This book is unique in that it focuses on extreme poverty. It brings together contributions from both academics and policy makers to address fundamental questions such as what difference does it make if we talk of extreme poverty as opposed to other more moderate forms of poverty? Should we define and characterize extreme poverty in terms of per capita income, social exclusion, welfare entitlements, intergenerational transfers, employment opportunities, gender and within household dynamics, spatial variations and mobility? How does a focus on extreme poverty challenge policy making and decisions?
Bangladesh is on the brink of making real and sustainable in-roads on extreme poverty. To achieve this, it will need a new growth path that is more inclusive and redistributive, and will have to introduce innovative policies that are nuanced, blended and sustained. The book draws on empirical data and evidence to identify key priorities that can inform policy able to engage with extreme poverty.
This book is essential reading for policy makers, civil society and donor staff, researchers and students from Bangladesh and beyond who are interested in understanding extreme poverty and how it can be eliminated.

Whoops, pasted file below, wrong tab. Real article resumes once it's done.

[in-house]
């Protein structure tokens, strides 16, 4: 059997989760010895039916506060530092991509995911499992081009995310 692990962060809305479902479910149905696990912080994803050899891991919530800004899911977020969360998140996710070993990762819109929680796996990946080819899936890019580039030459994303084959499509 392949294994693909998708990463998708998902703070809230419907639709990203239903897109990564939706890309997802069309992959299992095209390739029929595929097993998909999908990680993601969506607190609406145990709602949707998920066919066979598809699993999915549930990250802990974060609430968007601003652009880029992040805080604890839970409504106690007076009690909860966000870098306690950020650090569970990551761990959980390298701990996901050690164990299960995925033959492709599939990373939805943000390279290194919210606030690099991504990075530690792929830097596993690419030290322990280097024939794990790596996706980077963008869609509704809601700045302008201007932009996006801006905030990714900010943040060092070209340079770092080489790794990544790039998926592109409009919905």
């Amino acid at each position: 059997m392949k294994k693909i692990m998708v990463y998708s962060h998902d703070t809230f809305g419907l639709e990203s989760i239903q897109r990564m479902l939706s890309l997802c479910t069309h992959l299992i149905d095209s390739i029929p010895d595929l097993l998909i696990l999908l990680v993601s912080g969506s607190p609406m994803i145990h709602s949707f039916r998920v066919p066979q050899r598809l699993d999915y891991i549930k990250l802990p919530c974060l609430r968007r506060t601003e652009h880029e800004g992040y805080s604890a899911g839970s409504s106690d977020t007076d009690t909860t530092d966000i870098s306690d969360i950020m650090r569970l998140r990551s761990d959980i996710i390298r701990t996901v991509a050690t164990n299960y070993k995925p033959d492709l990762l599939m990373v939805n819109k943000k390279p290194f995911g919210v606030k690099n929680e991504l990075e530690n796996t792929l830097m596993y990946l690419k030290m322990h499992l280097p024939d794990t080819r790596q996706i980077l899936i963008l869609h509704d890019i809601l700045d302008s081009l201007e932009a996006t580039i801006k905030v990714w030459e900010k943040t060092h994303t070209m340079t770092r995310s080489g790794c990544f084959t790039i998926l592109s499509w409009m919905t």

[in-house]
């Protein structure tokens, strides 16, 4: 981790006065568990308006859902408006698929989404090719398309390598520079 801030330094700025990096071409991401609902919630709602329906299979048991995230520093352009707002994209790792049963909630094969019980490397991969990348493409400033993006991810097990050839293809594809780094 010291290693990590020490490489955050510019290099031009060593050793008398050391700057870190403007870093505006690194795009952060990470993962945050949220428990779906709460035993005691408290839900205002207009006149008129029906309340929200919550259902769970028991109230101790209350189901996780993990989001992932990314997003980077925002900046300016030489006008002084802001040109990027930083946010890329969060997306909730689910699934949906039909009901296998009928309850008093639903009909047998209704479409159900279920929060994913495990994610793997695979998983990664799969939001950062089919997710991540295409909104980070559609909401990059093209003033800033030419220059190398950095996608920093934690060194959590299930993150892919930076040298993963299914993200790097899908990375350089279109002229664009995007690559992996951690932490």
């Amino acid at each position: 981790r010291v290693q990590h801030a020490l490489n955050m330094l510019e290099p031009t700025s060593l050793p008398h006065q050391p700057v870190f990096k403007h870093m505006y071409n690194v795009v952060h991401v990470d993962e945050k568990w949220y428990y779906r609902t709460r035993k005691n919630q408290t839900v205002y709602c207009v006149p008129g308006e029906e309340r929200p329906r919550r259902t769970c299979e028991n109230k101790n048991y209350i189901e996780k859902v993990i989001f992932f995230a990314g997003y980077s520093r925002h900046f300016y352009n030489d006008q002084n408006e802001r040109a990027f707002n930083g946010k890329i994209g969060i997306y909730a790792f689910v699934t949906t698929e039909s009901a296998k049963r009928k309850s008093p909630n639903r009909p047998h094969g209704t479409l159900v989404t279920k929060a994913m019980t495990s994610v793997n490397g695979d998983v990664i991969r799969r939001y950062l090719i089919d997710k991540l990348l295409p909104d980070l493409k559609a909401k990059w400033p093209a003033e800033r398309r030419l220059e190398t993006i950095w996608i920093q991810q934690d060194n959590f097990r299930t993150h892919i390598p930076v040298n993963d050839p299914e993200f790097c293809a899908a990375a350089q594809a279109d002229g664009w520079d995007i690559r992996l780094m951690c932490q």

Geof Wood and Joe Devine
2. Ending extreme poverty in Bangladesh: trends, drivers, and policies
Binayak Sen and Zulfiqar Ali
3. Leaving no one behind in Bangladesh: the case for a new political settlement
Joe Devine and Geof Wood
4. Guardianship and processes of change: the feminization of extreme poverty in Bangladesh
5. Financial exclusion and extreme poverty in Bangladesh
Mustafa K. Mujeri
6. Dynamics of regional poverty and real wages: policy implications for development interventions
Shamsul Alam and Kazi Iqbal
7. Agricultural commercialization and employment generation: implications for the extreme poor
8. Urbanization and extreme poverty
9. Reforming the social security system for poverty reduction
10. Conclusion: sharing the well
Zulfiqar Ali and Geof Wood